On the way there, I sang, "Jesus Loves Me," to her and kept trying to get her to look at me.  I ran a red light and several stop signs and actually made it there in less than five minutes.  When I got out of the car to get her out of the car seat, she was fine.  SHE WAS FINE.  She pointed to an airplane and said, "aypane."  She pointed to birds.  I stood there... puzzled to say the least.  She had raised her previously limp arm to point at the airplane and was clear and alert as if nothing had happened.  That is when it hit me.  I was standing in the parking lot of a doctor's office barefooted, in my husband's underwear (that I used for pajamas from time to time) and my daughter was acting "fine."

So... do I walk inside looking like a complete lunatic or drive back home?  I kept looking at her.  I stood her up on the ground.  She stood up just fine... took off running actually.  LOL  I started trying to think of logical explanations for the previous episode that had sent me running into public in underwear.  Could she have gotten her arm stuck in between the spindles, pulled on it and pulled it out of socket?  Could it just fall back into place by itself?  Could that have caused her to cry that weird cry and almost pass out and become limp? My husband was gone on a trip and... well... I was standing there in completely inappropriate attire... and so I decided to put her back in the car... head home... call my husband... and get his opinion.  

I told him what happened. We decided to talk about it more the next day and take her to the pediatrician (clothed properly) and get their opinion and guidance.  

Denial started wrestling with worry.  I was pretty sure at this point something was wrong.  As a new mother, you don't want to think anything is wrong with your baby.  But the next day, Abby would wake us up in the morning with yet another horrible episode.  Once again, there was a weird cry and she was limp.  The pediatrician suggested we pack a bag and head to the Children's Hospital in Atlanta.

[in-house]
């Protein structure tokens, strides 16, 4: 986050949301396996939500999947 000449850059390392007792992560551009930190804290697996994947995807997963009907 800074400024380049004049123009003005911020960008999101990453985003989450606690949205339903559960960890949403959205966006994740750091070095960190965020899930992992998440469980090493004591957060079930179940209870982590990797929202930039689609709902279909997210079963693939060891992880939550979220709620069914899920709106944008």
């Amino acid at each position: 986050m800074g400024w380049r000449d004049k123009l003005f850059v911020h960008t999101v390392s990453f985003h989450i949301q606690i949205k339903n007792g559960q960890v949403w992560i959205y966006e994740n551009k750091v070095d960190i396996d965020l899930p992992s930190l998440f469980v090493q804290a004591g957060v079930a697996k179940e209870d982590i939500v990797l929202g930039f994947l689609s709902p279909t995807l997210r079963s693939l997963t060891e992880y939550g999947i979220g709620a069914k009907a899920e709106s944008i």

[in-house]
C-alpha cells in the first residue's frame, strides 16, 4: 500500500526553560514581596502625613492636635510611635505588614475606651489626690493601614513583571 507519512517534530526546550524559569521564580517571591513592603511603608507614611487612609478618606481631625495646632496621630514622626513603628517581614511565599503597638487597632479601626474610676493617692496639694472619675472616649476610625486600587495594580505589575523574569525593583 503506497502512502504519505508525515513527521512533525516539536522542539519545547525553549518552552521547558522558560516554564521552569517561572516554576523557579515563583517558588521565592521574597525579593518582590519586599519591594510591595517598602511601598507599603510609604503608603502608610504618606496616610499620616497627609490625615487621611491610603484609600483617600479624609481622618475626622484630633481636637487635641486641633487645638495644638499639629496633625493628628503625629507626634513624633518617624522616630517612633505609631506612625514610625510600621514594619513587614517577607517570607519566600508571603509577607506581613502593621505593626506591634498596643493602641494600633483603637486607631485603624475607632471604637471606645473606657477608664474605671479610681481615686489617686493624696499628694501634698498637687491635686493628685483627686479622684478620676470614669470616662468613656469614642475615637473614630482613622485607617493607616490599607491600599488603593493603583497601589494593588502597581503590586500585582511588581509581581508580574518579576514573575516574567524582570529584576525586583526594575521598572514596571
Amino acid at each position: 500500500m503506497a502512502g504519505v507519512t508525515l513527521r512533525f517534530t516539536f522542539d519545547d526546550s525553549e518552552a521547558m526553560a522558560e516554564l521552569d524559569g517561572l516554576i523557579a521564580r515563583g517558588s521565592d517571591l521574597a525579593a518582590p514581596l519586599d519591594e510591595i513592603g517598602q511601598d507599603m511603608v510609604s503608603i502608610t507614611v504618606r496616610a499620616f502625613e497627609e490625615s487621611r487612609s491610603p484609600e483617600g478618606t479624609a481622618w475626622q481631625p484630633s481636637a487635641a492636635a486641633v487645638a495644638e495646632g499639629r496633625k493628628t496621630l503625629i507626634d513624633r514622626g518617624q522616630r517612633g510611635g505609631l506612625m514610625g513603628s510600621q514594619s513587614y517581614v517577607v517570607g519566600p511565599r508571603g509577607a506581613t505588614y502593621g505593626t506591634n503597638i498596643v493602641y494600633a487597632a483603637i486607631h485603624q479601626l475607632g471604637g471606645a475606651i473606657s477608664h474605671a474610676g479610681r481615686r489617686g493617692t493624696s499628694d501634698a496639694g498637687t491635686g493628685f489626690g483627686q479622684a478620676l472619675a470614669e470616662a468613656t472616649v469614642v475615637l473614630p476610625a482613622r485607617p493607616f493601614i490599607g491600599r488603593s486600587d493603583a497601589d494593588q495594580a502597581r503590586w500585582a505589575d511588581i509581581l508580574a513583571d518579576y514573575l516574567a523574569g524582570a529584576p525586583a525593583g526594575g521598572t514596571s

Something inside clicks.  I call it, "handle it mode."  Unless you have experienced it, it is hard to explain.  I personally think a lot, if not all of it, comes from the Holy Spirit.  It is just this mode of calm that comes over you when everything inside is screaming.  As we drove into Atlanta, all sorts of things were running through my mind.  Things I had been holding back behind a locked door of steal.  Now, the door was open and it flooded me.  Was this a tumor?  Cancer?  Something simple?  Something horrible?  Could it be fixed?  Would she be o.k.?  Would we be o.k.  But something inside knew there was a shift happening... things would never be the same.  Dreams and hopes started getting hazy.

I have recently written about what followed HERE.  For the sake of my readers, I won't repeat it all in this post.  In a very simple nutshell, medical trauma would follow.  It would inflict new wounds on this little one who had already been through so much.  And worst of all, the new wounds would now include us... her new parents... the ones she had just allowed herself to trust.  

We would have to spend years fighting to get trust back.  We would spend years looking for the right "tools" to help her receive our love.  We would spend years fighting for her.  It would be a very difficult, lonely, exhausting fight.  And we are still fighting it.

But before we could really start fighting to get her back... we'd lose her even more.  There was yet another blow to this battle right around the corner. 

Part four to follow...